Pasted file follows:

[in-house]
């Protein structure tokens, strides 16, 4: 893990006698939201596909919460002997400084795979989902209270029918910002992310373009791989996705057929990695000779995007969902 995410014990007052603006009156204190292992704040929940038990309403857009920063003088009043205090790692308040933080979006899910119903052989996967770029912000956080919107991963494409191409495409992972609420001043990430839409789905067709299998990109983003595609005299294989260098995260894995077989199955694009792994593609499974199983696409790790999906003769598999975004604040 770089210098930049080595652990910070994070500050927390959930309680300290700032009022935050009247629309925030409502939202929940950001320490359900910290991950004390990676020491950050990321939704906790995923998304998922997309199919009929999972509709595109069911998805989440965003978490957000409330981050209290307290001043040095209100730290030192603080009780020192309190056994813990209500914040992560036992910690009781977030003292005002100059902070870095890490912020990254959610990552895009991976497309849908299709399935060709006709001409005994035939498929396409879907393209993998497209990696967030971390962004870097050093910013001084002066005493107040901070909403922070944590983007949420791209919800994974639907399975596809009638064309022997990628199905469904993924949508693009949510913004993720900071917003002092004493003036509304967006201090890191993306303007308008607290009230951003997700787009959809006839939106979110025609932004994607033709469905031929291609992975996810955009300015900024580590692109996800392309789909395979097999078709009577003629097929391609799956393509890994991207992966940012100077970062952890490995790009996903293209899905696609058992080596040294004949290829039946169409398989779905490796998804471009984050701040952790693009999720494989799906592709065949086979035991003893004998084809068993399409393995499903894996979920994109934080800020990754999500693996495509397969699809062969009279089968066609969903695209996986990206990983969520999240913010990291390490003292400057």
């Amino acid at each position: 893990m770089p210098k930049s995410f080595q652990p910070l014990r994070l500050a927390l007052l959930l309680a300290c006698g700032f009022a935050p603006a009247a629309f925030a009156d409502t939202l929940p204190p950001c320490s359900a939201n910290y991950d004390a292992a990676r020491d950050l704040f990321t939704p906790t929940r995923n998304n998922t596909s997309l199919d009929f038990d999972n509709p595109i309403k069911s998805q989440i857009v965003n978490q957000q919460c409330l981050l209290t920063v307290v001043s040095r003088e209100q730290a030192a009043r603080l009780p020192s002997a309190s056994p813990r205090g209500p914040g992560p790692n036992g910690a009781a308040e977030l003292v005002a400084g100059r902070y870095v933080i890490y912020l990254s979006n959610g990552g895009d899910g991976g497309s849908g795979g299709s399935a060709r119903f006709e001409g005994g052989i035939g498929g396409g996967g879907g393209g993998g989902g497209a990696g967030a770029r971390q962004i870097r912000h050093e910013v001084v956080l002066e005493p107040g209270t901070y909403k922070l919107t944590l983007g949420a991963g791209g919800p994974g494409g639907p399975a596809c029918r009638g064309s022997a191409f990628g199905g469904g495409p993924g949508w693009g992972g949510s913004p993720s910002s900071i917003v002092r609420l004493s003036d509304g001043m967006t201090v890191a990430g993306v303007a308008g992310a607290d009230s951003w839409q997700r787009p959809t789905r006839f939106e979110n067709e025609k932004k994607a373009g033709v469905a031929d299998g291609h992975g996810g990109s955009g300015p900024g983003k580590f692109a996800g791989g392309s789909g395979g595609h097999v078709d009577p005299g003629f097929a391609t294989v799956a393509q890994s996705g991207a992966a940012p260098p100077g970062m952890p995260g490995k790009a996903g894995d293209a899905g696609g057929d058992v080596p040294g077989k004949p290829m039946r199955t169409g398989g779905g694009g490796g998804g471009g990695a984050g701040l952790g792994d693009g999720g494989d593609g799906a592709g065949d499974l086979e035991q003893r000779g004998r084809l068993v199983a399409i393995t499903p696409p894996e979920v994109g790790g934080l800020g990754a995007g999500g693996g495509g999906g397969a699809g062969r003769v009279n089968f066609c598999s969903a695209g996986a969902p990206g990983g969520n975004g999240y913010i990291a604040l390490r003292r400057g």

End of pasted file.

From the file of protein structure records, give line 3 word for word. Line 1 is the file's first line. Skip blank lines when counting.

């Amino acid at each position: 893990m770089p210098k930049s995410f080595q652990p910070l014990r994070l500050a927390l007052l959930l309680a300290c006698g700032f009022a935050p603006a009247a629309f925030a009156d409502t939202l929940p204190p950001c320490s359900a939201n910290y991950d004390a292992a990676r020491d950050l704040f990321t939704p906790t929940r995923n998304n998922t596909s997309l199919d009929f038990d999972n509709p595109i309403k069911s998805q989440i857009v965003n978490q957000q919460c409330l981050l209290t920063v307290v001043s040095r003088e209100q730290a030192a009043r603080l009780p020192s002997a309190s056994p813990r205090g209500p914040g992560p790692n036992g910690a009781a308040e977030l003292v005002a400084g100059r902070y870095v933080i890490y912020l990254s979006n959610g990552g895009d899910g991976g497309s849908g795979g299709s399935a060709r119903f006709e001409g005994g052989i035939g498929g396409g996967g879907g393209g993998g989902g497209a990696g967030a770029r971390q962004i870097r912000h050093e910013v001084v956080l002066e005493p107040g209270t901070y909403k922070l919107t944590l983007g949420a991963g791209g919800p994974g494409g639907p399975a596809c029918r009638g064309s022997a191409f990628g199905g469904g495409p993924g949508w693009g992972g949510s913004p993720s910002s900071i917003v002092r609420l004493s003036d509304g001043m967006t201090v890191a990430g993306v303007a308008g992310a607290d009230s951003w839409q997700r787009p959809t789905r006839f939106e979110n067709e025609k932004k994607a373009g033709v469905a031929d299998g291609h992975g996810g990109s955009g300015p900024g983003k580590f692109a996800g791989g392309s789909g395979g595609h097999v078709d009577p005299g003629f097929a391609t294989v799956a393509q890994s996705g991207a992966a940012p260098p100077g970062m952890p995260g490995k790009a996903g894995d293209a899905g696609g057929d058992v080596p040294g077989k004949p290829m039946r199955t169409g398989g779905g694009g490796g998804g471009g990695a984050g701040l952790g792994d693009g999720g494989d593609g799906a592709g065949d499974l086979e035991q003893r000779g004998r084809l068993v199983a399409i393995t499903p696409p894996e979920v994109g790790g934080l800020g990754a995007g999500g693996g495509g999906g397969a699809g062969r003769v009279n089968f066609c598999s969903a695209g996986a969902p990206g990983g969520n975004g999240y913010i990291a604040l390490r003292r400057g």